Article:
Tokyo Olympics

NBC Stamford Spotlight, Part 3: Inside the ‘Off-Tube Factory’ Remote Commentary Workflow

The setup consists of 28 announce booths

When the COVID-19 pandemic shut down the U.S., sports networks audibled and kept on-air talent away from the venue. This is customary for an international event like the Olympics, but the decision also satisfied safety concerns and streamlined operations. In Stamford, NBC Sports developed the largest iteration of its Off-Tube Factory to add remote commentary to the XXXII Olympiad.

The main Off-Tube Factory in Stamford.

“[The Off-Tube Factory] at one point was one person, but now we have two shifts of two people [who run this] 24 hours a day,” says Tim Canary, VP, engineering, NBC Sports Group. “This is all coordinated with [CVT Supervisor/Director] Kaare Numme, Gino Tanasescu, and the EVS team, so they’ll make sure that the feeds are routed and go through the testing process ahead of the event.”

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To handle the profusion of shows and analysis, the studio-operations team works closely with Senior Manager, Production Engineering, Gary Bartunek and his crew during each day’s events. The broadcaster transformed Studio 4 into the epicenter of the effort with a mini BOC (Broadcast Operations Center) manned 24 hours a day by two staffers.

The Stamford facility is housing 26 of the 28 announce booths.

All video signals are routed into 28 booths controlled in Stamford. Twenty-five announce booths (11 in Studio 4,

nine in Studio 5, four in PCR1, one in PCR8) and a producer-only booth, which communicates with the commentators onsite in Tokyo, are in Stamford. Two announce booths are located at Telemundo’s facility in Miami.

Each commentary pod in Stamford comprises a play-by-play announcer, a color commentator, and a dedicated producer. Because of the ongoing pandemic, a wall separates the announcers, who are located next to each other;

the producer works on the opposite side of another wall. To troubleshoot audio issues, the Off-Tube

Play-by-play and color commentators work next to each.

Factory uses four roaming A2s, who monitor each feed and announcer levels and also help the announcers with headsets/boxes and the producer with comms.

On the announcers’ end, each talent receives a world feed from OBS, a video feed from the corresponding Stamford-based control room, a mixed-zone feed for specific sports, and a CIS (Connectivity Information System) computer for real-time data. The producers’ section of the booth provides communication with the talent, the production-control room, statistician, and the individual working in the central tape area.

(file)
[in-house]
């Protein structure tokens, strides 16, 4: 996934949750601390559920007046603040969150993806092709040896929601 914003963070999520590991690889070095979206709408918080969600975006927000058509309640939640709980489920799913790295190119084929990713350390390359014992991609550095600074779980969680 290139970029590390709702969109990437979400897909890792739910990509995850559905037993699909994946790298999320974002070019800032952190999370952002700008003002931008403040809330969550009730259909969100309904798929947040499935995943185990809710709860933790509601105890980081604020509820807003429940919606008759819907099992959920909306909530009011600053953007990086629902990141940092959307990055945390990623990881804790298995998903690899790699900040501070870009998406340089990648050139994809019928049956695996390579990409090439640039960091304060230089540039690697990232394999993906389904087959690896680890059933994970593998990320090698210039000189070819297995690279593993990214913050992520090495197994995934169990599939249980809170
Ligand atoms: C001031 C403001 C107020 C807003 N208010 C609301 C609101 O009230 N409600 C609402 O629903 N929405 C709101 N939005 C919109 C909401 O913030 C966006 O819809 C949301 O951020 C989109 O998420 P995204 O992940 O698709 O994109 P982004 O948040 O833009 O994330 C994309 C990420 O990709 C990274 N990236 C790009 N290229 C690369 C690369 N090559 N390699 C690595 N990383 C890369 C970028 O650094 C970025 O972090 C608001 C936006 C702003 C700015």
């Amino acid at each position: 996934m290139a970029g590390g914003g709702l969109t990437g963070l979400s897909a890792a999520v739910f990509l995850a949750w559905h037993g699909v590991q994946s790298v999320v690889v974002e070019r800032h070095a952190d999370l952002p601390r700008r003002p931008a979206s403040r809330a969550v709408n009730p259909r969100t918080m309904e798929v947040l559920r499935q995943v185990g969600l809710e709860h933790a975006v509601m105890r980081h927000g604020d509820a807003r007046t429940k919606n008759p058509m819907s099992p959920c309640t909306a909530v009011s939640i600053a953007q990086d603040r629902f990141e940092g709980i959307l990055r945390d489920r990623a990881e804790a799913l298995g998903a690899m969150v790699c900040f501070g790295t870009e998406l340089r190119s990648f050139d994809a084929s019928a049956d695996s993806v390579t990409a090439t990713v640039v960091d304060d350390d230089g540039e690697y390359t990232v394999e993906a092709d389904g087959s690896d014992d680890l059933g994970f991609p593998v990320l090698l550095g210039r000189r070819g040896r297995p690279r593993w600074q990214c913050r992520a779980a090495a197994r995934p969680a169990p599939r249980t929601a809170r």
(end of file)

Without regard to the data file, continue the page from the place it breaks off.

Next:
Given the simultaneous nature of the Olympics, the announcers come from different networks to provide their expertise. Some of the 50 Olympics events are being called by high-profile industry names: for example, Jason Benetti and Eduardo Perez on baseball, Fran Fraschilla and Monica McNutt on basketball, Kenny Albert on beach/indoor volleyball, Noah Eagle on 3×3 basketball, and Beth Mowins on softball. The audio side has been

A producer-only booth is connecting personnel to talent in Tokyo.

worked out from every angle, including a workflow that streamlines commentary for both HDR and SDR productions.

“We’re using some of the processing paths for what we call ‘virtual’ booths,” says Canary. “If we’re calling something in 1080i, we can also route the video through a Lawo [V_pro8 video processor] so it can be done in 1080p HDR at the same time, with audio copied to both versions via MADI.”

Since the Stamford facility is massive, the operations team is finding ways to utilize empty spaces and unused rooms. Studio 4 is one example, but PCR5 is also being used as an extension of the Off-Tube Factory.

NBC has increased this workflow from 10 booths in 2008 for Beijing and 18 booths in 2016 for Rio.

Statisticians are assigned to a booth for the duration of the sport’s broadcast. At their desk, all statisticians have an output monitor of the booth, communications with talent and producer, a CIS computer for stats, and space for an

additional computer. In response to health and safety protocols, the Hawk-Eye system is being used to feed research and data from the statisticians to an iPad in the announce booth.

Statisticians are working in a separate room and are using Hawk-Eye to send info to talent.

Delivering the Tokyo Games to the masses is an impressive feat, but NBC Sports developed this plan as well for the 2022 Beijing Winter Olympics just six months away and for the upcoming season of Sunday Night Football. The infrastructure has come a long way since its first iteration in 2008, and it will continue to be the foundation of the network’s Olympics coverage moving forward.

We started with 10 booths in 2008 for Beijing and then 18 booths in 2016 for Rio, and now we’re at 28 booths [for Tokyo],” says Canary. “We also left our SNF setup with a couple of Chyrons, because, in a week or so [after the Games], we’ll be doing a bootcamp with our graphics producers.”

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